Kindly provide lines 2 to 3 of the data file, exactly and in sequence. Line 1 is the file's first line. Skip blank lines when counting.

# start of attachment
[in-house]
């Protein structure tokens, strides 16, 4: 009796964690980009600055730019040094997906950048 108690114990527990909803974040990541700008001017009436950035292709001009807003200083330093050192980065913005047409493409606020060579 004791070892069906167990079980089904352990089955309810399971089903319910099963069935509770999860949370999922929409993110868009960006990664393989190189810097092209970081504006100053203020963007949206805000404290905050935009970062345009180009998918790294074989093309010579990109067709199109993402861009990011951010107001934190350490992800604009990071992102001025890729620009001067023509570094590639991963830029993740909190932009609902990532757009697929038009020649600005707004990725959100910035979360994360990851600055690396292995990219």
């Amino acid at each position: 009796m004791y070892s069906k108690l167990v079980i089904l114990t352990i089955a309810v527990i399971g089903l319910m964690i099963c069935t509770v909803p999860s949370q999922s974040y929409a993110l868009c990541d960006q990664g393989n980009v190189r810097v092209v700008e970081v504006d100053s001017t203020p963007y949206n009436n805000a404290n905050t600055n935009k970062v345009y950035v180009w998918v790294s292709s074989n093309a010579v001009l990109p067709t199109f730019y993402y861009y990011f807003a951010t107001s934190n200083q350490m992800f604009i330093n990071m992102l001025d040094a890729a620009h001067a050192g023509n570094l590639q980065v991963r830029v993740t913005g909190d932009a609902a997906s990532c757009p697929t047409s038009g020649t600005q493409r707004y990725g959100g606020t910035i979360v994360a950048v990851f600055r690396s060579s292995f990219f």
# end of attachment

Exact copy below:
């Protein structure tokens, strides 16, 4: 009796964690980009600055730019040094997906950048 108690114990527990909803974040990541700008001017009436950035292709001009807003200083330093050192980065913005047409493409606020060579 004791070892069906167990079980089904352990089955309810399971089903319910099963069935509770999860949370999922929409993110868009960006990664393989190189810097092209970081504006100053203020963007949206805000404290905050935009970062345009180009998918790294074989093309010579990109067709199109993402861009990011951010107001934190350490992800604009990071992102001025890729620009001067023509570094590639991963830029993740909190932009609902990532757009697929038009020649600005707004990725959100910035979360994360990851600055690396292995990219």
């Amino acid at each position: 009796m004791y070892s069906k108690l167990v079980i089904l114990t352990i089955a309810v527990i399971g089903l319910m964690i099963c069935t509770v909803p999860s949370q999922s974040y929409a993110l868009c990541d960006q990664g393989n980009v190189r810097v092209v700008e970081v504006d100053s001017t203020p963007y949206n009436n805000a404290n905050t600055n935009k970062v345009y950035v180009w998918v790294s292709s074989n093309a010579v001009l990109p067709t199109f730019y993402y861009y990011f807003a951010t107001s934190n200083q350490m992800f604009i330093n990071m992102l001025d040094a890729a620009h001067a050192g023509n570094l590639q980065v991963r830029v993740t913005g909190d932009a609902a997906s990532c757009p697929t047409s038009g020649t600005q493409r707004y990725g959100g606020t910035i979360v994360a950048v990851f600055r690396s060579s292995f990219f």